What Is Hypertrophic Cardiomyopathy?
Hypertrophic cardiomyopathy (HCM) is a condition in which your
heart muscle, or myocardium, becomes thicker than normal. This interferes with
your heart’s ability to pump blood.
In most cases, HCM doesn’t cause any symptoms. People with HCM
are generally able to lead normal lives. However, some cases can become
serious. Serious cases may develop either slowly or suddenly.
HCM occurs in about one in every 500
people in the United States.
Recognizing the Symptoms of HCM
Many people with HCM don’t experience any symptoms. However, the
following symptoms may occur during physical activity:
- chest pain
- shortness of breath
Other symptoms that might occur, at any time, include:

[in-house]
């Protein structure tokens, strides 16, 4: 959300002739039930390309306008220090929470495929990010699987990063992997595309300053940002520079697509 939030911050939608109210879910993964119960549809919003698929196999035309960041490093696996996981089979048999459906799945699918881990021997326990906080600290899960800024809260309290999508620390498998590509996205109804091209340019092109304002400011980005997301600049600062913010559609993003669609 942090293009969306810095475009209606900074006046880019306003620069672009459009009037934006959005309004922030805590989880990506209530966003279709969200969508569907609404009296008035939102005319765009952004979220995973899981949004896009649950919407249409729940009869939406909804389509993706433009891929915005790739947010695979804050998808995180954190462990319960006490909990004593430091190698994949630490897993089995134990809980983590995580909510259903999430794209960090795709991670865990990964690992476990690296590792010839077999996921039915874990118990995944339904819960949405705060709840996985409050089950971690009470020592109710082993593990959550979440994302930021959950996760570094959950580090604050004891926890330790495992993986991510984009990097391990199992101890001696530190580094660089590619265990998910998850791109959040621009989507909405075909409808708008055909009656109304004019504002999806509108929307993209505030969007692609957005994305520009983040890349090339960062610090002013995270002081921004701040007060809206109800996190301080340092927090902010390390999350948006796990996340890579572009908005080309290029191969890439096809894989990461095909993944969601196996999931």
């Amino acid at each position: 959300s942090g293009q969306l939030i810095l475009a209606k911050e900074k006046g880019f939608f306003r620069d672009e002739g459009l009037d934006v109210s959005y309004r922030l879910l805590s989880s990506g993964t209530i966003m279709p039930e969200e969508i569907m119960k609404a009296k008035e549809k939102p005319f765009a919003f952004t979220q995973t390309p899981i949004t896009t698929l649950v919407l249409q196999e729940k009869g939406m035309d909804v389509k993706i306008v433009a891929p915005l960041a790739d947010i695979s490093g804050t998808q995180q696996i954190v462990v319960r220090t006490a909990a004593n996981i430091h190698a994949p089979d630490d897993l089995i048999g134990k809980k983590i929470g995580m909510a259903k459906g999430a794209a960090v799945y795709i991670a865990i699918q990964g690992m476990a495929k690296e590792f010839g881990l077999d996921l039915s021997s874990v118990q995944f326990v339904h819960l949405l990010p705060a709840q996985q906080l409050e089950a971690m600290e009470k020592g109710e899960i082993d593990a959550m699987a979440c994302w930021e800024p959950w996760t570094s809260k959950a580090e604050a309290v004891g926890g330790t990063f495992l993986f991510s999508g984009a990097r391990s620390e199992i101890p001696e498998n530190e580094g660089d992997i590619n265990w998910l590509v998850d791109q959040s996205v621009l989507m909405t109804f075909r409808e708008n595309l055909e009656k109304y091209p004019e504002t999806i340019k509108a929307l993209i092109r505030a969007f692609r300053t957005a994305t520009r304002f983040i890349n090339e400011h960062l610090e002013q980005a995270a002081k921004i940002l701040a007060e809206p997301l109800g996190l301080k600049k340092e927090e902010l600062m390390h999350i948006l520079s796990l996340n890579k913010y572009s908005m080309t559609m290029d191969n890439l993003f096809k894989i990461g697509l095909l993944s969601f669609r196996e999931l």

- shortness of breath
- heart palpitations, which are pounding or
- high blood pressure
What Causes HCM?
HCM is typically an inherited condition. Defective genes can cause
your heart muscle to thicken. You have a 50
percent chance of inheriting one of these genes if one of your parents is
affected by HCM.
Inheriting the gene doesn’t necessarily mean that you’ll have
symptomatic disease. HCM follows a dominant pattern of inheritance. However,
symptoms don’t always develop in people with the defective gene.
Other possible causes of HCM include aging and high blood
pressure. In some cases, the cause of HCM is never identified.
How Is HCM Diagnosed?
Different tests can be used to diagnose HCM.
Your doctor will listen for a heart murmur or unusual heartbeats.
Heart murmurs may occur if thickened heart muscle disrupts blood flow to your
This is the most common diagnostic test for HCM. An